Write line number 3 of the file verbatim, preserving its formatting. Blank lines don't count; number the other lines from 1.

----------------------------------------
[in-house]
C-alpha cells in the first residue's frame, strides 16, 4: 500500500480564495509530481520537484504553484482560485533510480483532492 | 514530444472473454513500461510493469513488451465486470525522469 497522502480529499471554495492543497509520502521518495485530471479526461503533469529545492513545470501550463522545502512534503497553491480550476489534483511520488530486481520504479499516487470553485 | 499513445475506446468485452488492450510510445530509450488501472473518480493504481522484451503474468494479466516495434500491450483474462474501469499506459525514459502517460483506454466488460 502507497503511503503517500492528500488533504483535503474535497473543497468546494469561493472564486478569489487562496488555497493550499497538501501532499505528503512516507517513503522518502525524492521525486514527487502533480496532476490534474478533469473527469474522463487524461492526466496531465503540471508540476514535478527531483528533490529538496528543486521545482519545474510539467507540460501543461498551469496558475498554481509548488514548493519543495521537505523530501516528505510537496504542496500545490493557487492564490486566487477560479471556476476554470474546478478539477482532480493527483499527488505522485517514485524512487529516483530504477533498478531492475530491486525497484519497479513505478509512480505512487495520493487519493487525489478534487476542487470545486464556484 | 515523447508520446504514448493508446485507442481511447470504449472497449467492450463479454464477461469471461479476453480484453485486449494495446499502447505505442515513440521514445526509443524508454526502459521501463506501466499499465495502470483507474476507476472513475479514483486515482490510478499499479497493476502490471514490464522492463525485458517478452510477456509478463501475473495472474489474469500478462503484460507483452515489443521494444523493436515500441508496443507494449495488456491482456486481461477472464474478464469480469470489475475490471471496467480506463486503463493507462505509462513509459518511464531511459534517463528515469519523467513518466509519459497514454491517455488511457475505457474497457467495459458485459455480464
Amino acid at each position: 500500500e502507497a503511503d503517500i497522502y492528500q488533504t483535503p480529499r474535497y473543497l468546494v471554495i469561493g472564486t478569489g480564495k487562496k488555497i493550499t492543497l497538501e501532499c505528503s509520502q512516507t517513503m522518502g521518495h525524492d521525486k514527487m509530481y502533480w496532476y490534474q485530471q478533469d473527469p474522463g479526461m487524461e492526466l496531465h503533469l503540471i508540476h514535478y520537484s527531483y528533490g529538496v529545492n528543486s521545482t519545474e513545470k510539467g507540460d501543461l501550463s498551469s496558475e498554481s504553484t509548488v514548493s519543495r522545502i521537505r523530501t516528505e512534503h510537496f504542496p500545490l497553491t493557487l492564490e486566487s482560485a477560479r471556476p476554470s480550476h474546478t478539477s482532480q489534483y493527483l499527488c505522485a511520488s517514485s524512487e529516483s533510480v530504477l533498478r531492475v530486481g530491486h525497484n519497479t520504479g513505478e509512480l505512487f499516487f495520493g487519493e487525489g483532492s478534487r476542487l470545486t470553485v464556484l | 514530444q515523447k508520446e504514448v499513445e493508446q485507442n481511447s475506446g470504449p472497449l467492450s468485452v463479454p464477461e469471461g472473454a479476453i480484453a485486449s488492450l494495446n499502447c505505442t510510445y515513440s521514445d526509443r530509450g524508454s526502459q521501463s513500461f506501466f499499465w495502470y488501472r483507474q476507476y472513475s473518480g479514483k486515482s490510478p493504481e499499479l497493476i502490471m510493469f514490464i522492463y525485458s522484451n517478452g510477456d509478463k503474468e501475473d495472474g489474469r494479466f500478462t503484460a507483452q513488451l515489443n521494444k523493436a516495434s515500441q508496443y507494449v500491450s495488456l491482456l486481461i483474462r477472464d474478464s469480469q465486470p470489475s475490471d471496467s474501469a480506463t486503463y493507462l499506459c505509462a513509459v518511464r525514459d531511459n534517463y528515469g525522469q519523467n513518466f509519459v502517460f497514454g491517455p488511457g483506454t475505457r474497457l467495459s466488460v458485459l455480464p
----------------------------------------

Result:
Amino acid at each position: 500500500e502507497a503511503d503517500i497522502y492528500q488533504t483535503p480529499r474535497y473543497l468546494v471554495i469561493g472564486t478569489g480564495k487562496k488555497i493550499t492543497l497538501e501532499c505528503s509520502q512516507t517513503m522518502g521518495h525524492d521525486k514527487m509530481y502533480w496532476y490534474q485530471q478533469d473527469p474522463g479526461m487524461e492526466l496531465h503533469l503540471i508540476h514535478y520537484s527531483y528533490g529538496v529545492n528543486s521545482t519545474e513545470k510539467g507540460d501543461l501550463s498551469s496558475e498554481s504553484t509548488v514548493s519543495r522545502i521537505r523530501t516528505e512534503h510537496f504542496p500545490l497553491t493557487l492564490e486566487s482560485a477560479r471556476p476554470s480550476h474546478t478539477s482532480q489534483y493527483l499527488c505522485a511520488s517514485s524512487e529516483s533510480v530504477l533498478r531492475v530486481g530491486h525497484n519497479t520504479g513505478e509512480l505512487f499516487f495520493g487519493e487525489g483532492s478534487r476542487l470545486t470553485v464556484l | 514530444q515523447k508520446e504514448v499513445e493508446q485507442n481511447s475506446g470504449p472497449l467492450s468485452v463479454p464477461e469471461g472473454a479476453i480484453a485486449s488492450l494495446n499502447c505505442t510510445y515513440s521514445d526509443r530509450g524508454s526502459q521501463s513500461f506501466f499499465w495502470y488501472r483507474q476507476y472513475s473518480g479514483k486515482s490510478p493504481e499499479l497493476i502490471m510493469f514490464i522492463y525485458s522484451n517478452g510477456d509478463k503474468e501475473d495472474g489474469r494479466f500478462t503484460a507483452q513488451l515489443n521494444k523493436a516495434s515500441q508496443y507494449v500491450s495488456l491482456l486481461i483474462r477472464d474478464s469480469q465486470p470489475s475490471d471496467s474501469a480506463t486503463y493507462l499506459c505509462a513509459v518511464r525514459d531511459n534517463y528515469g525522469q519523467n513518466f509519459v502517460f497514454g491517455p488511457g483506454t475505457r474497457l467495459s466488460v458485459l455480464p